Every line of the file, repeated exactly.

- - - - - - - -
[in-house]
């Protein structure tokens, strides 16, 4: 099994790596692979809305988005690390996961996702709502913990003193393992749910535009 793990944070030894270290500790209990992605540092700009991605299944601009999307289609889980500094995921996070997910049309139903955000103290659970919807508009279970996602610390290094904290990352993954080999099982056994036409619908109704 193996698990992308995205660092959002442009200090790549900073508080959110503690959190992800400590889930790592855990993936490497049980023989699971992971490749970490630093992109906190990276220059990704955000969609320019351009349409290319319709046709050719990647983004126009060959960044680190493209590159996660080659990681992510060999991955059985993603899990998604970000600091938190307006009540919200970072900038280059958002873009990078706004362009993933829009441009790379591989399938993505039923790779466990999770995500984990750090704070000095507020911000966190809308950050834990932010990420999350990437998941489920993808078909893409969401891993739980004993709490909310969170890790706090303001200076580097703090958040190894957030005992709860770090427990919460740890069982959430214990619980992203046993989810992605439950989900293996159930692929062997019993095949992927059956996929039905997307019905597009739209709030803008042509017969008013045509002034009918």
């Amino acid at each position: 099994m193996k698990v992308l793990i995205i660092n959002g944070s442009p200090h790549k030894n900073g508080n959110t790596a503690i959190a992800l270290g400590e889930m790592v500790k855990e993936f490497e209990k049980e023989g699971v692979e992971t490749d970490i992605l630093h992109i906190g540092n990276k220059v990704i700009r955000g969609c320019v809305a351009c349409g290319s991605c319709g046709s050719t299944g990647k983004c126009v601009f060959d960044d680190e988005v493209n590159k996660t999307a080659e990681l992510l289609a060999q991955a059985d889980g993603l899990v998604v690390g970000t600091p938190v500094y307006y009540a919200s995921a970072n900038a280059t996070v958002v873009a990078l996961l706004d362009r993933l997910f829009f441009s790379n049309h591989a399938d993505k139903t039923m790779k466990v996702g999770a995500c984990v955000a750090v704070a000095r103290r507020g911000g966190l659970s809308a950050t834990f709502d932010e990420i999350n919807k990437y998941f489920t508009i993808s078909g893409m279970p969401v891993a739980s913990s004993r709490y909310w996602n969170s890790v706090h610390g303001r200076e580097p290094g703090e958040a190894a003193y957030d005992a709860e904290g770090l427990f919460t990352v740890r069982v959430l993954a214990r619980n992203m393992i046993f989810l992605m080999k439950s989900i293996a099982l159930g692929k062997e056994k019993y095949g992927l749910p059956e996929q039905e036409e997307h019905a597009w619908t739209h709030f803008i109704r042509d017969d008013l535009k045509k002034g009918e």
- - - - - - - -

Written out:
[in-house]
């Protein structure tokens, strides 16, 4: 099994790596692979809305988005690390996961996702709502913990003193393992749910535009 793990944070030894270290500790209990992605540092700009991605299944601009999307289609889980500094995921996070997910049309139903955000103290659970919807508009279970996602610390290094904290990352993954080999099982056994036409619908109704 193996698990992308995205660092959002442009200090790549900073508080959110503690959190992800400590889930790592855990993936490497049980023989699971992971490749970490630093992109906190990276220059990704955000969609320019351009349409290319319709046709050719990647983004126009060959960044680190493209590159996660080659990681992510060999991955059985993603899990998604970000600091938190307006009540919200970072900038280059958002873009990078706004362009993933829009441009790379591989399938993505039923790779466990999770995500984990750090704070000095507020911000966190809308950050834990932010990420999350990437998941489920993808078909893409969401891993739980004993709490909310969170890790706090303001200076580097703090958040190894957030005992709860770090427990919460740890069982959430214990619980992203046993989810992605439950989900293996159930692929062997019993095949992927059956996929039905997307019905597009739209709030803008042509017969008013045509002034009918």
């Amino acid at each position: 099994m193996k698990v992308l793990i995205i660092n959002g944070s442009p200090h790549k030894n900073g508080n959110t790596a503690i959190a992800l270290g400590e889930m790592v500790k855990e993936f490497e209990k049980e023989g699971v692979e992971t490749d970490i992605l630093h992109i906190g540092n990276k220059v990704i700009r955000g969609c320019v809305a351009c349409g290319s991605c319709g046709s050719t299944g990647k983004c126009v601009f060959d960044d680190e988005v493209n590159k996660t999307a080659e990681l992510l289609a060999q991955a059985d889980g993603l899990v998604v690390g970000t600091p938190v500094y307006y009540a919200s995921a970072n900038a280059t996070v958002v873009a990078l996961l706004d362009r993933l997910f829009f441009s790379n049309h591989a399938d993505k139903t039923m790779k466990v996702g999770a995500c984990v955000a750090v704070a000095r103290r507020g911000g966190l659970s809308a950050t834990f709502d932010e990420i999350n919807k990437y998941f489920t508009i993808s078909g893409m279970p969401v891993a739980s913990s004993r709490y909310w996602n969170s890790v706090h610390g303001r200076e580097p290094g703090e958040a190894a003193y957030d005992a709860e904290g770090l427990f919460t990352v740890r069982v959430l993954a214990r619980n992203m393992i046993f989810l992605m080999k439950s989900i293996a099982l159930g692929k062997e056994k019993y095949g992927l749910p059956e996929q039905e036409e997307h019905a597009w619908t739209h709030f803008i109704r042509d017969d008013l535009k045509k002034g009918e």